Truck drivers have been using records of duty status (RODS) for over eighty years now. In the past, drivers would fill out a physical logbook for their RODS. But nowadays this is done with an electronic logbook since it can keep better track of your data and hours-of-service (HOS) rules.
Getting a truck properly loaded is almost a science in the trucking industry. There are a lot of tools that help drivers understand how much they are hauling and how to adjust the truck and trailer to fit inside the require weight restrictions for gross and axle weights.
Trucking is one of the most competitive industries to be in. There are over 4.5 million trucks on the road in the US and they are all looking for loads to haul. With the amount of available trucks able to take loads the competition is high and the profit margins are low. New carriers have a lot working against them while trying to build a reputation for themselves and earn their way to consistent steady work.
We recently compiled violation data collected by the FMCSA to show trends in enforcement over the course of the year. We are looking at overweight violation trends over the year and when compared to our "DOT Violations issued by State in September" post we can see a similar trend among all violations issued.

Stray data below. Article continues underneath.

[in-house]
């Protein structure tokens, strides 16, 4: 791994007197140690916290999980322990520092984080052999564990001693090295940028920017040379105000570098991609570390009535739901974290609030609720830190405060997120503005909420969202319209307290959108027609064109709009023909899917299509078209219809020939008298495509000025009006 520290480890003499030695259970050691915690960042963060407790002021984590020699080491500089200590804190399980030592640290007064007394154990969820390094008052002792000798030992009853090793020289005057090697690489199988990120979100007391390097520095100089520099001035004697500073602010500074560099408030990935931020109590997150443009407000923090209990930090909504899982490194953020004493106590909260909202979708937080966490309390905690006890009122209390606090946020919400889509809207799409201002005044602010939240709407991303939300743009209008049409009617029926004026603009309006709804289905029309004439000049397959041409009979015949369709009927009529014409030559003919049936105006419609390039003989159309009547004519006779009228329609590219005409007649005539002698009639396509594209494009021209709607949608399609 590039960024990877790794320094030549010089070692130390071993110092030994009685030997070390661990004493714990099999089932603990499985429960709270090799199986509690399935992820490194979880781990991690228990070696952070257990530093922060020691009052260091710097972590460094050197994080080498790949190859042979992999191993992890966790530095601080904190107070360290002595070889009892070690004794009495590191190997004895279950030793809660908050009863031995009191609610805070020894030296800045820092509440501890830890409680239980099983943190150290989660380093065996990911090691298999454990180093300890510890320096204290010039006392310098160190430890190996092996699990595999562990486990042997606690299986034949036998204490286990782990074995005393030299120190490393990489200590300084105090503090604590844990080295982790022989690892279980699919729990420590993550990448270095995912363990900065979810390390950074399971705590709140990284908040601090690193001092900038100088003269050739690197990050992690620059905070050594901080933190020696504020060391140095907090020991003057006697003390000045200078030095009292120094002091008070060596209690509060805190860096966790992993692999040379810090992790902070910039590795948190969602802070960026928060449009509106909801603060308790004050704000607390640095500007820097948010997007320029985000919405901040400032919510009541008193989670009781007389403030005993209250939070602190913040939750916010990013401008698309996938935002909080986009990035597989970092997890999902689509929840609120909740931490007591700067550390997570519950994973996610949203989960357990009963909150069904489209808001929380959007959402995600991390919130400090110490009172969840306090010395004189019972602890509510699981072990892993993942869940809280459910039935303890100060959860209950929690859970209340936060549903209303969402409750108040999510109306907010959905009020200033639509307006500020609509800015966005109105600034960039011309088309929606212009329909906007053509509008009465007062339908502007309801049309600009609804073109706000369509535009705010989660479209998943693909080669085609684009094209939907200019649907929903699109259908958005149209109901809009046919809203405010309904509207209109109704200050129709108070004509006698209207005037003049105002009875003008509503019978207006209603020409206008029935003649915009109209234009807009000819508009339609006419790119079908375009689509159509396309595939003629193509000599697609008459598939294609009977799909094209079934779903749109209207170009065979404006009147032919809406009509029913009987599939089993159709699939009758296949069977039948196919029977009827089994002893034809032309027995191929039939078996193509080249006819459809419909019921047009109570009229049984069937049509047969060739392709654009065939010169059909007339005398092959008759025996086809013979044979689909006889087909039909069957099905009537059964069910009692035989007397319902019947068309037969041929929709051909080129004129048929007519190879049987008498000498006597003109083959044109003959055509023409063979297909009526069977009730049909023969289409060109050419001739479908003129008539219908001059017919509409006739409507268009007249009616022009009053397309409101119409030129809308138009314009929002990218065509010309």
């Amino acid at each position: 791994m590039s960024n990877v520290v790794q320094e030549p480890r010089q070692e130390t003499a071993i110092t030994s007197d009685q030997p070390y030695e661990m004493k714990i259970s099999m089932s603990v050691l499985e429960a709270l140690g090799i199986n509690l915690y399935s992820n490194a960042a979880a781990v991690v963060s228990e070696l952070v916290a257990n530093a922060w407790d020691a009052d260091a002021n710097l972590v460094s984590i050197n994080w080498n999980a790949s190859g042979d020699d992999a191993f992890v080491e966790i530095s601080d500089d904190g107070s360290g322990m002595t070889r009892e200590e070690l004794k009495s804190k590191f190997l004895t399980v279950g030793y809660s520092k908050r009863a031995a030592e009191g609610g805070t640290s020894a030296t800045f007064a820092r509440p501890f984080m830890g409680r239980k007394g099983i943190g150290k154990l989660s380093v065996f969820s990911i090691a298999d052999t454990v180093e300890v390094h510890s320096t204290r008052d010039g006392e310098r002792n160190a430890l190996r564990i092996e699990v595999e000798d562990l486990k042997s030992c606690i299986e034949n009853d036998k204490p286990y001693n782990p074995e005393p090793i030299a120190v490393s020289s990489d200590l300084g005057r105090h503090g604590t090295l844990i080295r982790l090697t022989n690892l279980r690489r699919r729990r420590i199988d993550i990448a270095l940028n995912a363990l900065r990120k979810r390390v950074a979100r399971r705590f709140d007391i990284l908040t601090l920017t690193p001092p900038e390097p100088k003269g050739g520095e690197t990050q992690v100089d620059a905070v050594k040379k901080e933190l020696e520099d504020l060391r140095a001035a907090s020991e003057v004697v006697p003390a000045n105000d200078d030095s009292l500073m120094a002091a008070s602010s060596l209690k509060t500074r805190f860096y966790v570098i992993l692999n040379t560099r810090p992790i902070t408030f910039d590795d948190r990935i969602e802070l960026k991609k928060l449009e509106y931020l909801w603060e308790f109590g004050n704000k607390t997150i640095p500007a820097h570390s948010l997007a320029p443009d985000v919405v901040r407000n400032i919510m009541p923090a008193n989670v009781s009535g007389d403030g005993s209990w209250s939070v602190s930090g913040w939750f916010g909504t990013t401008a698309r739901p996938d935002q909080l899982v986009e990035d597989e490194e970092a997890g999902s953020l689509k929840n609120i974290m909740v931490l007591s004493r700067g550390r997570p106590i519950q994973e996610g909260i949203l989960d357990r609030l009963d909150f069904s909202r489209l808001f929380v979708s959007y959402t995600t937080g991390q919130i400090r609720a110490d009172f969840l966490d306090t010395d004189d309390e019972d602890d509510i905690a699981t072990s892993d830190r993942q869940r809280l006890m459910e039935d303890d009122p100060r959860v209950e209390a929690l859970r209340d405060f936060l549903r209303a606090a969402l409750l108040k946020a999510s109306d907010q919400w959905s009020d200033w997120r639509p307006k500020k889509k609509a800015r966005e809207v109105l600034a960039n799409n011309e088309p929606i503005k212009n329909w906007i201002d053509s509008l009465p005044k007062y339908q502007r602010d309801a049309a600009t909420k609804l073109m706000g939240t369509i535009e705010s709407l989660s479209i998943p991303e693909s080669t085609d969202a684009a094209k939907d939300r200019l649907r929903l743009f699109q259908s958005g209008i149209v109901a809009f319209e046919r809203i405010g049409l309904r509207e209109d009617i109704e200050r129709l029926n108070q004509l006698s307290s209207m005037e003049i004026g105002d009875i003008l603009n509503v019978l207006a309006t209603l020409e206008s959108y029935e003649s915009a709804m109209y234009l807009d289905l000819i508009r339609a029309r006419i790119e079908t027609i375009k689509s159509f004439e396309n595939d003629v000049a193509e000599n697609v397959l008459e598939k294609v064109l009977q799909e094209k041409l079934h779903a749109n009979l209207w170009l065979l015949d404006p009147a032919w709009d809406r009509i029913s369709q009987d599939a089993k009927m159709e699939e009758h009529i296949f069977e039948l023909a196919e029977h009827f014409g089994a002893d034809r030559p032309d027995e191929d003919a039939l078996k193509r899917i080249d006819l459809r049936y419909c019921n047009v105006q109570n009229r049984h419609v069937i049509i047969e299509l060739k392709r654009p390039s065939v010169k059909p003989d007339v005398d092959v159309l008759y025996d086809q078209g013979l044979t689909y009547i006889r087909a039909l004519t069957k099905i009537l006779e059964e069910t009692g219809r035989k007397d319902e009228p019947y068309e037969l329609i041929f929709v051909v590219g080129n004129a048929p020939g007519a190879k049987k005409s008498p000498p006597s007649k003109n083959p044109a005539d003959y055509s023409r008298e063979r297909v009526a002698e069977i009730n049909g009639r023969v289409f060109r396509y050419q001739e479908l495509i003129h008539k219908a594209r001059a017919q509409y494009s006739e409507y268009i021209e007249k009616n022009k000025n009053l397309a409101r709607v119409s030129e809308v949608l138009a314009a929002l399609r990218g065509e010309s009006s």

If the data continues the following its current trend it's possible that the industry will be in a period of heavy enforcement over the next 3-5 months. Below you can see the overweight violations that were issued from 2021 to September 2022 and the trend that the data follows.
Below is the trend of overweight violations issued by each state so far this year. You can see which state are more aggressive or more lax when it comes to issuing overweigh violations for semi trucks.
These violations include overweight on axles, gross and tires load limits.
Overweight violations are some of the more costly violations in the trucking industry. Depending which state you are in you could pay a lot for every pound you are over the required limits. If you have traveled over bridges overloaded the violations can cost much more.
Being sure to scale every load is an effective way to make sure that you are always legal. Onboard scaling systems can also help drivers know if they are above or below their legal limits. These scaling systems cost much less than the cost of getting an over weight violation.
If you are ever issued a violation for something that you know you were with in the bounds of the law then you can file a DataQ with the FMCSA and have it reviewed and removed from affecting your CSA score.
The Crash Indicator Behavior Analysis and Safety Improvement Category (BASIC) is one of seven categories that the Federal Motor Carrier Safety Administration (FMCSA) uses to determine how a motor carrier ranks relative to other carriers with a similar number of safety events (i.e., inspections, violations, or crashes). This is used to determine a carrier's CSA score.